However, in all other instances Amazon was the priciest retailer – the Bosch multi construction TCT drill bit (6.5 x 150mm), for example, cost £4.11 at B&Q and £9.30 (126% more) on Amazon.
Cheapest v priciest DIY store
|Retailer||Average basket cost|
- Find out more: which is the cheapest supermarket?
Screwfix and Toolstation lead when it comes to customer service
Based on shopper feedback, Screwfix and Toolstation are the clear winners of the DIY world. They both earned impressive customer scores of 82% and clean sweeps of five-star ratings, which led us to make them both Which? Recommended Providers.
While the majority of our survey respondents (55%) chose to purchase their items in store, click-and-collect was the most common shopping method for Screwfix and Toolstation shoppers.
Screwfix displays smaller items on its shopfloors and offers a catalogue for customers to browse larger items – it’s a bit like an Argos for DIY. It offers click-and-collect ‘in as little as one minute’ on over 10,000 products and has even started rolling out a 60-minute home delivery service called ‘Screwfix Swift’, which will be available in 30 cities by November 2021.
Toolstation, meanwhile, is one of the UK’s fastest-growing tools and building supplies retailers. It offers rapid click and collect, with most of its range available to pick up within five minutes of ordering. In August, the retailer launched an app for shoppers that shows real-time stock availability at their nearest store.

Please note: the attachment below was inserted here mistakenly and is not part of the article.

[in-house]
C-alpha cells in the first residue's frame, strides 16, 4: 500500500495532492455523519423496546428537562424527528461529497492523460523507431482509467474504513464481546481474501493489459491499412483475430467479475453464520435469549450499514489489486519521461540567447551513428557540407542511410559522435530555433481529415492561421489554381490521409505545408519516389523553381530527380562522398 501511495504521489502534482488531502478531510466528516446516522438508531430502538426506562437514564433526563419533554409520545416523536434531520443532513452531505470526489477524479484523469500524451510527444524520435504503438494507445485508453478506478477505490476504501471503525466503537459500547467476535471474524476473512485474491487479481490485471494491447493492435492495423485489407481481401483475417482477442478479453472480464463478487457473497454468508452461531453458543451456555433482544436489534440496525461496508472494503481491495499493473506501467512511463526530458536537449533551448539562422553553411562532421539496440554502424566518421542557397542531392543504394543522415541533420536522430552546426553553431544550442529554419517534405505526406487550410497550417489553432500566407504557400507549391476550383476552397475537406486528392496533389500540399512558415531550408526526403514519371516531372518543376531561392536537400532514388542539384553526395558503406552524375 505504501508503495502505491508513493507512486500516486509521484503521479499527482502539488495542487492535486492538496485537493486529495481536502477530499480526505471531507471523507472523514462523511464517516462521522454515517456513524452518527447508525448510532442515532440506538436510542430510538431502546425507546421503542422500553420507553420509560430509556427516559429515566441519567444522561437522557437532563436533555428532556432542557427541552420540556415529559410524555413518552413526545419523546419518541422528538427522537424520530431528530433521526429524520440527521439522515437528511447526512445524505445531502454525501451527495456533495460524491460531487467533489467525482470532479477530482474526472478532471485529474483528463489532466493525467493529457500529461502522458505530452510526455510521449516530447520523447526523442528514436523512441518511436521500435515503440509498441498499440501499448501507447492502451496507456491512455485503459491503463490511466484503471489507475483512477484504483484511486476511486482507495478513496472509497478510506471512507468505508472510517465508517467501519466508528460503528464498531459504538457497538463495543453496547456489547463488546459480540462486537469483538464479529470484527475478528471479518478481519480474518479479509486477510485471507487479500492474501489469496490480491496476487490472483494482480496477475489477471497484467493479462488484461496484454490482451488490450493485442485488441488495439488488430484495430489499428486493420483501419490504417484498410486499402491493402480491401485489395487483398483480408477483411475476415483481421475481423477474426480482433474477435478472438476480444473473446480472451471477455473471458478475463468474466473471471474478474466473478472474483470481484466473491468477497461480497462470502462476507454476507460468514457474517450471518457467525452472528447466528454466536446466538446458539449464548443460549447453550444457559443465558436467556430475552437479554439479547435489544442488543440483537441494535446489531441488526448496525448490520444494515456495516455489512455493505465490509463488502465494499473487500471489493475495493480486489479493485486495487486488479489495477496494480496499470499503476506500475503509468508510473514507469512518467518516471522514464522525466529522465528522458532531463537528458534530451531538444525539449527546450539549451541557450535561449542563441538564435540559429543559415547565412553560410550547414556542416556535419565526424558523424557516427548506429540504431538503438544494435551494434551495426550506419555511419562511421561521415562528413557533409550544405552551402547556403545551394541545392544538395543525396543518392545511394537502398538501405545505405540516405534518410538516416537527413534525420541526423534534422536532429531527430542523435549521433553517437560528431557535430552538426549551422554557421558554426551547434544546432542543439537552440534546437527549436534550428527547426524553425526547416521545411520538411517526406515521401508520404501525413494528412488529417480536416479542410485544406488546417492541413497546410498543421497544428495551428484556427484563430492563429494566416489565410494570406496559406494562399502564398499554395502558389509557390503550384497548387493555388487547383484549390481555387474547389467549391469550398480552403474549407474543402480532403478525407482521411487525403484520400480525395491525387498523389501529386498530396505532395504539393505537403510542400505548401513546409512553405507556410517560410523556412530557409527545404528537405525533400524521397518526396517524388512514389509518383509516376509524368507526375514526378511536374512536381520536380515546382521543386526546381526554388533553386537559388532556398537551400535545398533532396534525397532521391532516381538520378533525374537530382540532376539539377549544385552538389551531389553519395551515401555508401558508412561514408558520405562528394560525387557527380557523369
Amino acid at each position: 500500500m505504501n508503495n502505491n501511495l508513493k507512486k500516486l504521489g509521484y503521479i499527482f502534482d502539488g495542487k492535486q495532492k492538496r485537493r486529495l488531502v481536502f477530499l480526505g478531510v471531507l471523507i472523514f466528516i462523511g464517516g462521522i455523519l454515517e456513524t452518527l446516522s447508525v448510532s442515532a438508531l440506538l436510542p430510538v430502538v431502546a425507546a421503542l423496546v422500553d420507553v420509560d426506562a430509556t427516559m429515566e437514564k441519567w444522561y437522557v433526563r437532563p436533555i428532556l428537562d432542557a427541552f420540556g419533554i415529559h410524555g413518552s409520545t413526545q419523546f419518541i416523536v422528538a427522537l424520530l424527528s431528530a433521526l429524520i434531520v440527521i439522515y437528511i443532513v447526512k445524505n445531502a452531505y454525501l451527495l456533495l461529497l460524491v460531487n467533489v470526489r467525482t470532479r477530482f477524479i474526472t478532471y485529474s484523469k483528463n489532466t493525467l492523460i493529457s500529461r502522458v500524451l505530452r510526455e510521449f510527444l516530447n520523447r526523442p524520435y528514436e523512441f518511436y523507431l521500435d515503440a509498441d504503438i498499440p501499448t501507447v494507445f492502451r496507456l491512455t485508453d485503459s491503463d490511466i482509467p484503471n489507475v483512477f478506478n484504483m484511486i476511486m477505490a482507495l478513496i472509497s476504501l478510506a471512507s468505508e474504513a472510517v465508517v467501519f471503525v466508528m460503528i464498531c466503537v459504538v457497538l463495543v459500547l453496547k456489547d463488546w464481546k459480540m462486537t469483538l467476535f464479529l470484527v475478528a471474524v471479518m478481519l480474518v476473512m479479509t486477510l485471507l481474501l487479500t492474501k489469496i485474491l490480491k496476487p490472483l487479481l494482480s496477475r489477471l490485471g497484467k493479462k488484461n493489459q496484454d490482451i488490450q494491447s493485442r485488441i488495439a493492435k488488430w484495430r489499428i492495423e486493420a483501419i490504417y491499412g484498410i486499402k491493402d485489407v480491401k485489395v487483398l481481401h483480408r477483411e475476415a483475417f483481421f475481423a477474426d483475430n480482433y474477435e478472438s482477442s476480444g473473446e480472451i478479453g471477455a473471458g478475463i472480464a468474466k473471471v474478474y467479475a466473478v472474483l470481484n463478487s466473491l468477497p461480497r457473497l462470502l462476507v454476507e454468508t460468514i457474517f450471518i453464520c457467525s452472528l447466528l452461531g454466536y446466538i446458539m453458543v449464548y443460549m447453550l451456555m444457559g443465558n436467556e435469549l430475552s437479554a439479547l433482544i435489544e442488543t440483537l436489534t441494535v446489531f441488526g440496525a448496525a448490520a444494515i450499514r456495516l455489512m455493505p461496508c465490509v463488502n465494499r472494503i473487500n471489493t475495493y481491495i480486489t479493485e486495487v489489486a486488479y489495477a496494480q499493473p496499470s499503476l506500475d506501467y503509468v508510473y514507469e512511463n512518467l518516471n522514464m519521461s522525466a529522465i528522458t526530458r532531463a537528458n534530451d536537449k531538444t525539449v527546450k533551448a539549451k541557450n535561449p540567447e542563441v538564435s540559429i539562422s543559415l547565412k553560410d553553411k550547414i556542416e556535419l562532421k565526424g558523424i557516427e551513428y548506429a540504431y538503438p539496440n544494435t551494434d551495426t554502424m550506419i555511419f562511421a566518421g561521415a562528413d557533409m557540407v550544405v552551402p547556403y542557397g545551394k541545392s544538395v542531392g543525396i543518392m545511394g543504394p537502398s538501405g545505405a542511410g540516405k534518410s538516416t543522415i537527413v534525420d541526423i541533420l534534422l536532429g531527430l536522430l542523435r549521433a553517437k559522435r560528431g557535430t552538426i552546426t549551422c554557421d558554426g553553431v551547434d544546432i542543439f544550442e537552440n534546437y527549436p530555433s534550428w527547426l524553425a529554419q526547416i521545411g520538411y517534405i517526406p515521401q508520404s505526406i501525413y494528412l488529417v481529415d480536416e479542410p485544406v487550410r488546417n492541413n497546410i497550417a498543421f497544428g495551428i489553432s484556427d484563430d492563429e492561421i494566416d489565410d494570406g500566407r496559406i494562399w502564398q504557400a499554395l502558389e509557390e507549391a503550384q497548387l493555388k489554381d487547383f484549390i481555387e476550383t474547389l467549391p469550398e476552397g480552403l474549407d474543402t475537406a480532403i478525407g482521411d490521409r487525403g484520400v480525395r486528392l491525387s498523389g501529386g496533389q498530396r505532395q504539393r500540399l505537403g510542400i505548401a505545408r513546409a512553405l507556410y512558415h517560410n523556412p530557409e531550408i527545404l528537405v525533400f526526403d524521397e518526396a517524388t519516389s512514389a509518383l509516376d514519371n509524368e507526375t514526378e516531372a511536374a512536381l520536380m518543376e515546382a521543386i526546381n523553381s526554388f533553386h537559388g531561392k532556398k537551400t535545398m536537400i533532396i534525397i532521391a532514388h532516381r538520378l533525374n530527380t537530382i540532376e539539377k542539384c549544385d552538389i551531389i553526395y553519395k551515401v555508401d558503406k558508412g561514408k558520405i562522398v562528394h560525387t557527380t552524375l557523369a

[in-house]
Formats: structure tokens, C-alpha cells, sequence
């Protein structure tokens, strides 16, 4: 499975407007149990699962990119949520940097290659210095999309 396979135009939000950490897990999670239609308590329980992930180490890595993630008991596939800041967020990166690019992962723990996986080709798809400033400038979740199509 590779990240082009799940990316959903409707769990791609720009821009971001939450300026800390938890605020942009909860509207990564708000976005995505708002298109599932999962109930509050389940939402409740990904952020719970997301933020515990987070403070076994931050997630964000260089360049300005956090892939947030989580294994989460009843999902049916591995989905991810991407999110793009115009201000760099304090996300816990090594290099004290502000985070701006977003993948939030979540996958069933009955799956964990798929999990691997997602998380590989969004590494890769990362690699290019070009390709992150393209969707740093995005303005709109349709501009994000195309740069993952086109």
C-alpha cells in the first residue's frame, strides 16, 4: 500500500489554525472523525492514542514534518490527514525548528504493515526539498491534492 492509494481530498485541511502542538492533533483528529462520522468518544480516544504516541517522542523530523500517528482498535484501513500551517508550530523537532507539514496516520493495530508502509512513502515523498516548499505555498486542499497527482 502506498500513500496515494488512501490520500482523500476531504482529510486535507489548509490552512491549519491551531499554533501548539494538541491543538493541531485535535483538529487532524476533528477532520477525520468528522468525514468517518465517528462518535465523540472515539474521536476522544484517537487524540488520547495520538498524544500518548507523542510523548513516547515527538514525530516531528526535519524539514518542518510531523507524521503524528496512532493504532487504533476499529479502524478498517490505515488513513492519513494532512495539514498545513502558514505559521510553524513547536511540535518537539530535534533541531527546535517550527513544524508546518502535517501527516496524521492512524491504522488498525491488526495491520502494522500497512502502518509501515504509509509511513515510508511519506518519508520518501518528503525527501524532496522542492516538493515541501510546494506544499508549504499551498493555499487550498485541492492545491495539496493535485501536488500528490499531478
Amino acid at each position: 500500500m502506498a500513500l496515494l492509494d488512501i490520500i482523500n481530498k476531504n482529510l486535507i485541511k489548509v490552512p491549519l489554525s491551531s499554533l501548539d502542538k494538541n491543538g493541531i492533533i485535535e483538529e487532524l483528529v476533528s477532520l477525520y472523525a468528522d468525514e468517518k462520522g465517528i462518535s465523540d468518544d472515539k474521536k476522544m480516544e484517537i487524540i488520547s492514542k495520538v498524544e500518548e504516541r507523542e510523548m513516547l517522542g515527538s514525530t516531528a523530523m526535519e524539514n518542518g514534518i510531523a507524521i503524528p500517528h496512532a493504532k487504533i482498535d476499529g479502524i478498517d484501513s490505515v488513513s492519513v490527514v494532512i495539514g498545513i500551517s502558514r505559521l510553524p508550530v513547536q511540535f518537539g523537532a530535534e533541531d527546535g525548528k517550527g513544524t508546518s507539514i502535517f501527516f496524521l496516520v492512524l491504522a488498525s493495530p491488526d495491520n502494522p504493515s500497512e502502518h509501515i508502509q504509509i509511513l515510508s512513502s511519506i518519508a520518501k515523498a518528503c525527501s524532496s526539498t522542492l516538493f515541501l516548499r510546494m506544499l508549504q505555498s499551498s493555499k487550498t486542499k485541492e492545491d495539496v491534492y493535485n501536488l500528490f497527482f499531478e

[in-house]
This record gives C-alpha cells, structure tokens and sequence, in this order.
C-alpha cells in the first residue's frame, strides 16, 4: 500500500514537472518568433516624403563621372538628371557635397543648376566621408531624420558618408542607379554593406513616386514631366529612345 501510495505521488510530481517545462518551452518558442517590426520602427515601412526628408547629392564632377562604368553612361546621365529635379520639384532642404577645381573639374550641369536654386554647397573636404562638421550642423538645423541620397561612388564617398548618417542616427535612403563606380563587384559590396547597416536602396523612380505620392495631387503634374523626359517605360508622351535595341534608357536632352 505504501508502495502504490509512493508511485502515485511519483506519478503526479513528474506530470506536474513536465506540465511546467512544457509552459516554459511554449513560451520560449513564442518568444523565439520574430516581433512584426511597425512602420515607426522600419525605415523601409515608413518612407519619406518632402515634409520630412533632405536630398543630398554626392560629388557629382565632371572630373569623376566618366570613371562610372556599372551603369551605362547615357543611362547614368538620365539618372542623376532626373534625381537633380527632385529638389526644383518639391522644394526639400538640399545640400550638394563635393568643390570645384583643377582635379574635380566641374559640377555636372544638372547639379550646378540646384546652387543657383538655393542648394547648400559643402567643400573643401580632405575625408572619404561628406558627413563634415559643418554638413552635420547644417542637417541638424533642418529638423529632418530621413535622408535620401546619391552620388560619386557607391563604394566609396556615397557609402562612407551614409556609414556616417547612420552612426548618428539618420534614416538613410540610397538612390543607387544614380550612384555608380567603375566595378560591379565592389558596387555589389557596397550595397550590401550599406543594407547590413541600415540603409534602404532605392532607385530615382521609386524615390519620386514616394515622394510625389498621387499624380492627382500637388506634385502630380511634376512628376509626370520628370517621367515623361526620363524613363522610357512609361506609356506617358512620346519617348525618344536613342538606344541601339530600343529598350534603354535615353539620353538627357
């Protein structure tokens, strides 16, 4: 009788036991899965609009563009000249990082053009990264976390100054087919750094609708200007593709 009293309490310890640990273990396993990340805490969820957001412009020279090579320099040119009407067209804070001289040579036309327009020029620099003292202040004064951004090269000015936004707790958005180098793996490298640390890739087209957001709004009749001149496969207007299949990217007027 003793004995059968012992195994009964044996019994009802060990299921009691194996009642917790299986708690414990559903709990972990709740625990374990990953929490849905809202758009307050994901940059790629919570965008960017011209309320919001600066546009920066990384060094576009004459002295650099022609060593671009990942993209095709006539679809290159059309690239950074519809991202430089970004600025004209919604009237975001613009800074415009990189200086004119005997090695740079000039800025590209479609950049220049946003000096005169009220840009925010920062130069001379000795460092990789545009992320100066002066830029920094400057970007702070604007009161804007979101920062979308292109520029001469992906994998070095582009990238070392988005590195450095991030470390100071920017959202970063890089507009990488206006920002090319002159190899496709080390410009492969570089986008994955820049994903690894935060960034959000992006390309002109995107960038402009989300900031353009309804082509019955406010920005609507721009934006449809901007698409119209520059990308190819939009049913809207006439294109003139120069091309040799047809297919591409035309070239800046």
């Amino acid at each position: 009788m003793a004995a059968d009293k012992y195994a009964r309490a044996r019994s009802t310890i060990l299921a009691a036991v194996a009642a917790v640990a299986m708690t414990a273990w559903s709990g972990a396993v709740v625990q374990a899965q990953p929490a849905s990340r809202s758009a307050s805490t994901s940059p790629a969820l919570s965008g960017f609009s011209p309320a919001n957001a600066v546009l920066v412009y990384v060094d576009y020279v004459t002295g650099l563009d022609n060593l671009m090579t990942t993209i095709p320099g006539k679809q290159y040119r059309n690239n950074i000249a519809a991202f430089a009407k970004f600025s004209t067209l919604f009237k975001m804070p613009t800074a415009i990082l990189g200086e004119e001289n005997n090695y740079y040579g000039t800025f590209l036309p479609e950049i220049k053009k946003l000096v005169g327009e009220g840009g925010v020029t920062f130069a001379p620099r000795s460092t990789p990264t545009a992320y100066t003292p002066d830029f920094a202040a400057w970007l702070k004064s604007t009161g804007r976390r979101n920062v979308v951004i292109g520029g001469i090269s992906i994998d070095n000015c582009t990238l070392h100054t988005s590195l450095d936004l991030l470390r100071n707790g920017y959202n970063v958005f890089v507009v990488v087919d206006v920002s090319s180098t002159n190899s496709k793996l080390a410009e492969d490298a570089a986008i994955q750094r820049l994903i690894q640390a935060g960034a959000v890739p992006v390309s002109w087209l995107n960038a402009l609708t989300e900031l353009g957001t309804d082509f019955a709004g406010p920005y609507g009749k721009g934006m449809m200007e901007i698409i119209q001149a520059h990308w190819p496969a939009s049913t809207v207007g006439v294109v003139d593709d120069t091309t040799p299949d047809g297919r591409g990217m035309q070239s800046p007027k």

Third-placed Amazon scored well across the board: 85% were pleased with its product selection, and almost everyone (95%) was satisfied with the delivery service they received.
- Find out more: 15 home DIY projects to try
Which are the worst DIY shops?
French online DIY specialist ManoMano languished at the bottom of our table, with an unimpressive customer score of 57%.
Despite being cheap compared with many DIY competitors and the UK being its fastest growing market, it only scored two stars for value for money.
According to our survey respondents, ManoMano’s low prices were matched by equally low product quality, availability and after sales service. In fact, 5% of those who’d bought from ManoMano felt they’d received ‘very poor’ value for money from the retailer.
Poundland got a lacklustre customer score of 67%, and Argos and Robert Dyas didn’t fare much better, both scoring 69%.
One Argos shopper told us they found its product availability ‘very poor’ and another emphasised its customer service ‘did not stand out in any way.’
- Find out more: home improvements advice from Which?
Which DIY retailers have coped best with the pandemic?
This year we added a new star rating to our survey, enabling shoppers to rate stores’ Covid-19 response. We asked respondents to think about the ways stores and websites communicated pandemic-related changes to the shopping experience, from queues and social distancing to delivery delays.
Table-topping Toolstation and Screwfix both scooped five stars for this measure, alongside Amazon. ManoMano was among a handful of retailers that got two stars for their Covid-19 response.
- Find out more: do you still have to wear a mask at the supermarket?
(This story was updated on 25 August to add information about Toolstation’s new app for customers.)